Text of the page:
The latest edition(Jan/Feb 2011) of US textile history magazine PieceWork winged its way through my letterbox yesterday and I am very pleased to tell you that I have an article published therein.

The Bestway Men’s Glove Pattern

I wrote a micro-study of a 1940s Bestway men’s glove pattern which has been in my family for three generations. The pattern is well travelled and means different things to different people, having been used a lot for teaching and learning to knit (myself included), as well as knitting for the forces and for family. The pattern has come to mean much more in my family than ‘just a pattern’; it has a whole life of its own with many layers of social connotations and even spawned its own social network of its own.

They even commissioned a new pair of gloves to be knitted up, as you can see, above, in contrast to the school ones that my Mum and Nan made for me, below. There’s a real story to them, as I was wholeheartedly ungrateful at the time!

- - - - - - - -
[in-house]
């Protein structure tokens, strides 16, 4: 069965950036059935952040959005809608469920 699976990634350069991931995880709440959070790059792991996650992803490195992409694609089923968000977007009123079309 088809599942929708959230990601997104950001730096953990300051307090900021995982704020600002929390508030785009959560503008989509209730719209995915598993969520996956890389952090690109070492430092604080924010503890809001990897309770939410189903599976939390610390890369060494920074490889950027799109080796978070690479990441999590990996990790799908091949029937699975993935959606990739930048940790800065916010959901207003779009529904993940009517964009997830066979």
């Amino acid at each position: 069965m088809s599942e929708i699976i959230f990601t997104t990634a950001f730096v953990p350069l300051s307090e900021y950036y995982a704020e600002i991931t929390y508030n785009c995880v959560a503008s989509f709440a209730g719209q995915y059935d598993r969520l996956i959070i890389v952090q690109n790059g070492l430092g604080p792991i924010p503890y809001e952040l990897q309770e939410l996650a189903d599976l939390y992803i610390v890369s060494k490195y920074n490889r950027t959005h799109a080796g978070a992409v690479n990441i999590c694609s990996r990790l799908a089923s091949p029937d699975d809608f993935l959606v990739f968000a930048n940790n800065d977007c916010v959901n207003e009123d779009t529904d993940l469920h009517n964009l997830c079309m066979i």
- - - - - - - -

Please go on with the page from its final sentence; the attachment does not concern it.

Image copyright Giles Babbidge Photography

It was a great honour to be asked to write something for the Historical Knitting edition of the magazine, and I’d really like to thank my Mum for all of her help in the family research.

The Historical Knitting edition of PieceWork is a really interesting one – I’d not seen a knitting edition of the magazine before, but would very much recommend getting hold of a copy if you can. There’s a particularly interesting piece about the US First Lady Grace Coolidge and her knitted couterpane, as well as a pattern for Anna Zilberg’s Fireworks Socks from the front cover (see the top of the post). Just what is needed to start off the year.

A Feature in PieceWork
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2 thoughts on “A Feature in PieceWork

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  • 10th February 2011 at 21:56

    I just read your article in Piecework, lent to me by a friend. It was fascinating to read – old knitting patterns that you knew as a child do lodge in your memory for ever. I have an old pattern leaflet for mittens, that my mother had originally, and I have knit from it myself – if you want a pair of mittens, it’s a perfectly good pattern, so why buy a new one? Patterns for things that are more subject to fashion, like jumpers, tend not to get passed around so much, I think.


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